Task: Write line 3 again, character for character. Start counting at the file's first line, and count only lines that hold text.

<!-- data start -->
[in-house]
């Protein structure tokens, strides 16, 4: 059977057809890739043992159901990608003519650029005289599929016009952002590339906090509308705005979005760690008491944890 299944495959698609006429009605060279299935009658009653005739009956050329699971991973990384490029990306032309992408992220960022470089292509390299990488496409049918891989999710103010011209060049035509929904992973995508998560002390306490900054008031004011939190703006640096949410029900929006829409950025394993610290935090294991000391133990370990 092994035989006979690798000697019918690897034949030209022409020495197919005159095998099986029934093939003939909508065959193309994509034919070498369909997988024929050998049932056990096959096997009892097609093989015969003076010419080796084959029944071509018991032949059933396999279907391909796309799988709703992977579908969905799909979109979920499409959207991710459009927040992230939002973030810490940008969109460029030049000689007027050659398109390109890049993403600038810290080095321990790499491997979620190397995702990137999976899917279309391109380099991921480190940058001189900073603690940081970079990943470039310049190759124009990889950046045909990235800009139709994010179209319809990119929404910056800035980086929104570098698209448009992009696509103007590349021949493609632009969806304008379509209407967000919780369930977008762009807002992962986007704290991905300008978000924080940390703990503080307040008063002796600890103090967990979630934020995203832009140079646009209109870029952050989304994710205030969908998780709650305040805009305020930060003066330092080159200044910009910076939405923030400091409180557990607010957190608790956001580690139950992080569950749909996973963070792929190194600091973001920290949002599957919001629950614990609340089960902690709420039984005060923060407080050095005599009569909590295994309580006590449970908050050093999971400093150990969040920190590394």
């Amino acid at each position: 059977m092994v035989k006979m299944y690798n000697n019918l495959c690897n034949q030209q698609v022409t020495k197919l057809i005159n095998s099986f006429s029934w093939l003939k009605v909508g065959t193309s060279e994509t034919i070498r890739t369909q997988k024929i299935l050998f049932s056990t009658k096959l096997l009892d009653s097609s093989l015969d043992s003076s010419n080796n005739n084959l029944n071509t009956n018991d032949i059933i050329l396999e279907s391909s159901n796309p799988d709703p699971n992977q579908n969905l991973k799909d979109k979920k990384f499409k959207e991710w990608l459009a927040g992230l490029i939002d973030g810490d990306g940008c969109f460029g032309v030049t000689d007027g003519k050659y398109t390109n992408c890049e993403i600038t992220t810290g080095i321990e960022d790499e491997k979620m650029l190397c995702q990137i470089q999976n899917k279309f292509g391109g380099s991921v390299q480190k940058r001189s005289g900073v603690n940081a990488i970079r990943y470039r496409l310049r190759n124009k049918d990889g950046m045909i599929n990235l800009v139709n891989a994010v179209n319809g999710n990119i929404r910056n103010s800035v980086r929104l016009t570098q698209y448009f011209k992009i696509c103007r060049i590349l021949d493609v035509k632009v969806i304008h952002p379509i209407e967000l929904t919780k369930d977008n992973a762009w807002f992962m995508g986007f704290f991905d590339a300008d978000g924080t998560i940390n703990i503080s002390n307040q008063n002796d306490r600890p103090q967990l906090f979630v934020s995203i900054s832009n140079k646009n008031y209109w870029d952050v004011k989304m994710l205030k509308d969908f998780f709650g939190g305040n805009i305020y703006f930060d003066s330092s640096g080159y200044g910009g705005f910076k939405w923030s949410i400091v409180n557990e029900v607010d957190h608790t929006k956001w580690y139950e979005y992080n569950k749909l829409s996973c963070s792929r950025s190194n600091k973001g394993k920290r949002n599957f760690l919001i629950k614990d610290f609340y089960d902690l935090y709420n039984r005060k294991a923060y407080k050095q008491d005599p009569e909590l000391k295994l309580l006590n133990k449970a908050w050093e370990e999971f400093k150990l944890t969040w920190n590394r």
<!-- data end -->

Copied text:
């Amino acid at each position: 059977m092994v035989k006979m299944y690798n000697n019918l495959c690897n034949q030209q698609v022409t020495k197919l057809i005159n095998s099986f006429s029934w093939l003939k009605v909508g065959t193309s060279e994509t034919i070498r890739t369909q997988k024929i299935l050998f049932s056990t009658k096959l096997l009892d009653s097609s093989l015969d043992s003076s010419n080796n005739n084959l029944n071509t009956n018991d032949i059933i050329l396999e279907s391909s159901n796309p799988d709703p699971n992977q579908n969905l991973k799909d979109k979920k990384f499409k959207e991710w990608l459009a927040g992230l490029i939002d973030g810490d990306g940008c969109f460029g032309v030049t000689d007027g003519k050659y398109t390109n992408c890049e993403i600038t992220t810290g080095i321990e960022d790499e491997k979620m650029l190397c995702q990137i470089q999976n899917k279309f292509g391109g380099s991921v390299q480190k940058r001189s005289g900073v603690n940081a990488i970079r990943y470039r496409l310049r190759n124009k049918d990889g950046m045909i599929n990235l800009v139709n891989a994010v179209n319809g999710n990119i929404r910056n103010s800035v980086r929104l016009t570098q698209y448009f011209k992009i696509c103007r060049i590349l021949d493609v035509k632009v969806i304008h952002p379509i209407e967000l929904t919780k369930d977008n992973a762009w807002f992962m995508g986007f704290f991905d590339a300008d978000g924080t998560i940390n703990i503080s002390n307040q008063n002796d306490r600890p103090q967990l906090f979630v934020s995203i900054s832009n140079k646009n008031y209109w870029d952050v004011k989304m994710l205030k509308d969908f998780f709650g939190g305040n805009i305020y703006f930060d003066s330092s640096g080159y200044g910009g705005f910076k939405w923030s949410i400091v409180n557990e029900v607010d957190h608790t929006k956001w580690y139950e979005y992080n569950k749909l829409s996973c963070s792929r950025s190194n600091k973001g394993k920290r949002n599957f760690l919001i629950k614990d610290f609340y089960d902690l935090y709420n039984r005060k294991a923060y407080k050095q008491d005599p009569e909590l000391k295994l309580l006590n133990k449970a908050w050093e370990e999971f400093k150990l944890t969040w920190n590394r």